Michigan Man With 12 Prior Arrests For Drunk Driving Kills 12-Year-Old Girl In Latest DUI Accident

636056611158690947-13876172-1190957524282321-8308082804683626452-nCharles James Cahill, Jr., 49, is someone all too familiar to police.  Cahill has 12 prior drunk driving convictions.  He can now add a 13th arrest, but in this latest case there is a dead 12-year-old girl.  Cahill hit a family’s van from behind on July 27th at 8:18 p.m.  He then tested at almost three times the legal level of alcohol in his blood.   Notably, his license was revoked by the Secretary of State in 1990.  He is now facing charges of second-degree murder, operating with a high blood alcohol content causing death, operating while intoxicated third offense and driving while license suspended causing death and a misdemeanor charge of open intoxicants in a motor vehicle.

Cahill has been denied bond in the case.

B99424493Z.1_20160803102832_000_GDB1291EE.1-0Cahill was speeding when he rear-ended the minivan, which contained three girls  — 12-year-old Victoria Mack and two others, ages 2 and 3.  Victoria Mack (right) was in the third seat and, after being cut out of the wreckage, was put on life support for three days before she died.

Cahill’s drunk driving arrests go back to 1986.   His license has been revoked 24 times and suspended 17 times since 1986.

The tragedy and pain for Victoria’s family must be magnified by this man’s long criminal history.  This is a chilling record and highlights the problem of how to address some with an obvious drinking addiction and a long recidivist history.  His license was taken away but he was still at large and able to drive.  The question is whether such individuals should be incarcerated.  At some point, they have to be released so the question is how long should such people be imprisoned and what should be the condition of release.

What do you think?

45 thoughts on “Michigan Man With 12 Prior Arrests For Drunk Driving Kills 12-Year-Old Girl In Latest DUI Accident

  1. There seems to be a misconception here. Guys like this sh!tbird have their driving privileges revoked. They simply choose to ignore the revocation. I can’t count the number of people I have followed on surveillance who I knew had no driver’s license for a myriad reasons including DUI’s.

    • Nick – up until a couple of weeks ago I was driving with an expired license. It had been expired for a couple of years. I did not know that until I tried to rent a car and they checked the date. Very embarrassing.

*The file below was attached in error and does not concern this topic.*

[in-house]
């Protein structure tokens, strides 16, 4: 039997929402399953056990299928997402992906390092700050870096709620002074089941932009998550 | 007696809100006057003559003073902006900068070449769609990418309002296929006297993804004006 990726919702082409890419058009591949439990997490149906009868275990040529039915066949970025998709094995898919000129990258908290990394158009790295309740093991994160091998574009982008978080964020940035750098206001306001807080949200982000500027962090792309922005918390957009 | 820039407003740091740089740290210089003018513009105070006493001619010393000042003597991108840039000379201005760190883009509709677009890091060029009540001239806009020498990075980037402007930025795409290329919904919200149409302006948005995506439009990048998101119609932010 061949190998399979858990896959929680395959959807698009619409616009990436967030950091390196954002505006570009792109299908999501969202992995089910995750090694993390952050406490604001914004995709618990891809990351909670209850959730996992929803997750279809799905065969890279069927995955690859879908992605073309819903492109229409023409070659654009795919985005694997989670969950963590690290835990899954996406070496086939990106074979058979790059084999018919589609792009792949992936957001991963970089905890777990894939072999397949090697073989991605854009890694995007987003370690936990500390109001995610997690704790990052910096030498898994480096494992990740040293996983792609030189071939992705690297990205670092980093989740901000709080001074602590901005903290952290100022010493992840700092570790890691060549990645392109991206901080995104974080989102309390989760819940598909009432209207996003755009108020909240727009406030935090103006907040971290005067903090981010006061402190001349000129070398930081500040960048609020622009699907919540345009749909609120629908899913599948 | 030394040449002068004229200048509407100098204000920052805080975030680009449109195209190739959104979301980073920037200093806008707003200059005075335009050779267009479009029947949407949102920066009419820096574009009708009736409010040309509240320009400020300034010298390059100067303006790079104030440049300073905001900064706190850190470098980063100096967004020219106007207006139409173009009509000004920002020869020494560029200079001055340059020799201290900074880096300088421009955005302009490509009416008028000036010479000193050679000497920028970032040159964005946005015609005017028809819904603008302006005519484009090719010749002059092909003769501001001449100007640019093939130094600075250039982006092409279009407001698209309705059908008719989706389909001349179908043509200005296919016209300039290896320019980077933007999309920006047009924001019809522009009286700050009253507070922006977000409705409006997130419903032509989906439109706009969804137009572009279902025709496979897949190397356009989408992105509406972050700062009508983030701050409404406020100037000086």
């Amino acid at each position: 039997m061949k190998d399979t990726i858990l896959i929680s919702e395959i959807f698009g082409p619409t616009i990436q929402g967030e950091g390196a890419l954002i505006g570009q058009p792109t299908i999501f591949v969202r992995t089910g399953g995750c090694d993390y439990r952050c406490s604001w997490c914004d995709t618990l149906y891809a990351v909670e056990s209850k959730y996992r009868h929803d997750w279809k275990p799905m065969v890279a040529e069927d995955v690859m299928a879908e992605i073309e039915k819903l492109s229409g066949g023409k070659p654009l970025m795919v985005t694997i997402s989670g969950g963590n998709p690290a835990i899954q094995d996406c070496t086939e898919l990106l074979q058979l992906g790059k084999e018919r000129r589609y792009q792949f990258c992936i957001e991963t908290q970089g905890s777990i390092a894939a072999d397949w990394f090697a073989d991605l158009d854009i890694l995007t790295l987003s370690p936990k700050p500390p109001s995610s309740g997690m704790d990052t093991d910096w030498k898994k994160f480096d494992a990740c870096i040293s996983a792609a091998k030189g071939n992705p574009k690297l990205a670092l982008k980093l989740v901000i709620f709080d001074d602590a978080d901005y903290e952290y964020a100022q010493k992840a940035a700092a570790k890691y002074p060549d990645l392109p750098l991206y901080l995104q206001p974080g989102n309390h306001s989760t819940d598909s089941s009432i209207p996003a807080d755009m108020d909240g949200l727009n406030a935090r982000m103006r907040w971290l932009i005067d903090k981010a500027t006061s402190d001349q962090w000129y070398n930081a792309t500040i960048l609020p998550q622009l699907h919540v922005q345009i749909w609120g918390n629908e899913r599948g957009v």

2. I am a huge fan of using San Clemente Island, one of the Channel Islands as place to incarcerate these menaces to society. I’m talking about those that have proven unable/unwilling to fit within civil society. Drop them off, provide them the means to survive and let them hash it out with the others. BTW, no need to have the military stop using the island for target practice.

  3. Paul Schulte, August 4, 2016 at 9:41 am asked:
    “Do we institutionalize people for their disease?”

    Yes, we have, and do, and probably always will:
    Kleptomania, Pedophilia, Psychopathy, Schizophrenia, etc.

    • SkaterDude – if we institutionalize people on your list why not cancer, adhd, etc. The idea is to treat the disease, which is not happening, and punish the crime.

  4. That beautiful girl. You can just see her joie de vivre shining from her eyes. My heart goes out to her family, who have suffered a wound that will never heal.

    Drunk driving is like having an unguided missile on the freeway with all the rest of us. It is a lethal situation. When people are repeat offenders, and when they continue to drive drunk while their license is revoked, then it appears that they will resist all efforts to check them.

    On the one hand, their living among us puts all of our lives in danger. On the other hand, they are addicts, and unable to control themselves. Forced alcoholism rehab never works. You cannot put an addict in remission against his will, because he or she will not cooperate.

    I think at the very least we need to put ignition breathalyzers on their vehicles even if their license is revoked. Of course, they could just go buy another vehicle off Craigslist.

    Will we find ourself in the position of having to sentence these alcoholic drunk drivers to life for the safety of the public? It seems like an unconstitutional sentence if no one had been harmed to that point. What can we do?

    We have been affected by drunk driving. I’m looking at a photo right now of a handsome teenager with his whole life ahead of him who was killed just before graduating high school. It was not the first time the driver had hurt someone.

  5. Nick:

    “The highest I’ve seen is 18. Although I bet there are some w/ more than 20. If these people are not incarcerated they will drive drunk. Therefore, they must be incarcerated until they die.”

    #1 this makes me never, ever, want to go to Wisconsin. That’s awful. #2 I think you are right that when these repeat offenders resist all efforts to check them, the only thing left is incarceration. And since they will just do it again the moment they are out, since they did not dry out willingly, then it’s got to be life.

    Can they constitutionally defend a life sentence for a non violent crime, if no one has been hurt yet by the DUIs? Because I would not want to wait for someone to die to have to protect the public.

  6. Allow me to poke some fun here, I have no taste…